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Westchester Dressing For Safe Halloween Trick-Or-Treat

The Headless Horseman of Sleepy Hollow leads Westchester County in Halloween.
The Headless Horseman of Sleepy Hollow leads Westchester County in Halloween. Photo Credit: Danny LoPriore

WESTCHESTER COUNTY, N.Y. -- Villages, towns, hamlets and cities across Westchester County are being visited by ghouls, goblins, witches, super heroes with local parades and other activities leading up to Thursday Halloween and Trick-or-Treat on Oct. 31.

The last two Halloweens in Westchester have brought weather horrors with an out-of-season snowstorm in 2011 and Super Storm Sandy last year that curtailed the Trick-or-Treat plans of thousands of kids.

So - beware!

Kathleen Antonelli of Yonkers said an ounce of prevention is the best way to enjoy the holiday while protecting the kids on Halloween. She said despite last year's storm, Halloween went off well in her Westchester Hills neighborhood.

"I still walked around with my kids last year, ages 10 and 13," Antonelli said. "Although they are getting to that age where they don't want me around, I casually lagged behind them for safety precautions whether they liked  it or not."

According to National Retail Federation estimates, the haunting holiday is second behind Christmas with Americans spending nearly $ 8 billion on candy, costumes, parties, decorations and celebrations in 2012. A record 170 million people celebrated Halloween last year with 7 in 10 Americans (71.5%) taking part in the festivities.

Many local police departments add extra officers to the duty list on Halloween to handle any possible added problems with youngsters walking around after dark.

"We do add officers for Halloween to help keep things safe," Hastings Police Chief David Bloomer said. "And we expect parents to supervise their children."

Antonelli advises parents to be vigilant and responsible.

"My tip is to go with your children no matter what their age because you just don't know what can happen on Halloween or any other given day," she said.  "My daughter, age 14 now, still plans on going trick or treating this year.  I say let them be kids for as long as possible.  They are growing up way too soon in this day and age."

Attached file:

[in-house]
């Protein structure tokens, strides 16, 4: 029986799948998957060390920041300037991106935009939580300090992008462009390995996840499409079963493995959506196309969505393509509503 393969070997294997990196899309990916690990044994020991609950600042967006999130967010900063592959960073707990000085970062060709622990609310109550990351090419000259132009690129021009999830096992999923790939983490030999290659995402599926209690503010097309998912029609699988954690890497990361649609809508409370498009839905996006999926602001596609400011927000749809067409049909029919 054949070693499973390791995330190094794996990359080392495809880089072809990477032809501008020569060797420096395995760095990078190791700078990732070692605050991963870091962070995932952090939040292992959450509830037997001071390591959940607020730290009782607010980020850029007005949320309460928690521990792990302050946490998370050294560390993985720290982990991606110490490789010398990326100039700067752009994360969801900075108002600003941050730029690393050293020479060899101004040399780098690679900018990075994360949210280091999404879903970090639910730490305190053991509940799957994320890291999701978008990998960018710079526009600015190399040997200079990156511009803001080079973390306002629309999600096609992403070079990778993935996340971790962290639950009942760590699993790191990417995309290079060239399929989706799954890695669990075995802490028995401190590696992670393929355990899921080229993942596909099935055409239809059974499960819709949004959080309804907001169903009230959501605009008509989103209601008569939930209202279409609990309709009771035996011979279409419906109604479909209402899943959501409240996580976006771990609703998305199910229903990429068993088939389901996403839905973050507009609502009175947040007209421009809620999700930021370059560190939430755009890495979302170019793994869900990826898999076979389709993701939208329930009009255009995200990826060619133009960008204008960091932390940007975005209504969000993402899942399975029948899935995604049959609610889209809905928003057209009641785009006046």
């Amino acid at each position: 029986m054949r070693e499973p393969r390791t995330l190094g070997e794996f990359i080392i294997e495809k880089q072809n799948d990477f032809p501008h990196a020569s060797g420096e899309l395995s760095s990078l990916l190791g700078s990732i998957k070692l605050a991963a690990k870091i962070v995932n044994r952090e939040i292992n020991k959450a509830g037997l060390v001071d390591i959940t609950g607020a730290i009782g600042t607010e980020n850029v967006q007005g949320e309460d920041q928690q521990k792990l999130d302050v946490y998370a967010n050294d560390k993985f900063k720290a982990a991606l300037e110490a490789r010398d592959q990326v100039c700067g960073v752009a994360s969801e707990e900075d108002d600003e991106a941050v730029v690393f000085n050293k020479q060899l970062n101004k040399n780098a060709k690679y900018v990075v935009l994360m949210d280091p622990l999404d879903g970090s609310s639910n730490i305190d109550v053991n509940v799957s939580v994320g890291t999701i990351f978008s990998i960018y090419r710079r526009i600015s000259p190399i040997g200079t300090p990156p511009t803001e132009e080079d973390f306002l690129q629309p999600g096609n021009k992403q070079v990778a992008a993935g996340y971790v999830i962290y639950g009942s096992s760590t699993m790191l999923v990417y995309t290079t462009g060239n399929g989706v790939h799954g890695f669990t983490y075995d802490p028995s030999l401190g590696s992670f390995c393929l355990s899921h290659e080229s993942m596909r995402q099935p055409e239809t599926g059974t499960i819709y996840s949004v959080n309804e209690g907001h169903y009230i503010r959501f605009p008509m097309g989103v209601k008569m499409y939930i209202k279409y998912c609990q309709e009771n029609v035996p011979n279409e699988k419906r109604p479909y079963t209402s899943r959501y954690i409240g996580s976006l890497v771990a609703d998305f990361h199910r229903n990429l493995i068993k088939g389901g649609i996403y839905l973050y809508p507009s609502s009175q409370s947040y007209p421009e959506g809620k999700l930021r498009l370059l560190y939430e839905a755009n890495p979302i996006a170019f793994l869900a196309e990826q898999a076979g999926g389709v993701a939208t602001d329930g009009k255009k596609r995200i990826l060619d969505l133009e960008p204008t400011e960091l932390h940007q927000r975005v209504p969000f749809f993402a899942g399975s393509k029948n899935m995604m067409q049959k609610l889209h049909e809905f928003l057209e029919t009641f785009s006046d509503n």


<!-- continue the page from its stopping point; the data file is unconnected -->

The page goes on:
For those who want Halloween without the tricks and treat of knocking on doors, there are several haunted houses and other spooky attractions, including "Jay Ghoul's House of Curiousities" in Tarrytown (Lyndhurst at 635 South Broadway) and "Scared By the Sound" in Cortlandt at 235 Crompound Road (Route 202).

The Westchester County Government website offers these tips for a safe, but fun-filled, Halloween.

- Use flashlights as alternatives to candles or torch lights when decorating walkways and yards.

- Costumes, masks, beards and wigs should be of flame resistant fabrics such as nylon or polyester and look for the label "Flame Resistant."

- Costumes should be light, bright and clearly visible to motorists

- For greater visibility during dusk and darkness, decorate or trim costumes with reflective tape that will glow in the beam of a car's headlights.

- Bags or sacks should be light colored or decorated with reflective tape. This tape is usually available in hardware, bicycle and sporting goods stores

- If your child wears a mask, make sure it fits securely, provides adequate ventilation, and has eye holes large enough to allow full vision.

- Think twice before using simulated knives, guns or swords. If such props must be used, be certain they do not appear authentic and that they are made of soft, flexible material.

- Trick-or-treaters should stay within their own neighborhoods with younger children should be accompanied by an adult.

- Openly discuss with children appropriate and inappropriate behavior at Halloween time.

- Children should carry change or cell phone to call home. Instruct them in the proper use of 911.

- Children should trick-or-treat only to houses with the outside lights on and to apartment buildings that are brightly lit.

- Set a time for older children to return home.

- Children should not go inside the homes or apartments of strangers.

- Warn children not to eat treats before an adult has examined them for evidence of tampering.

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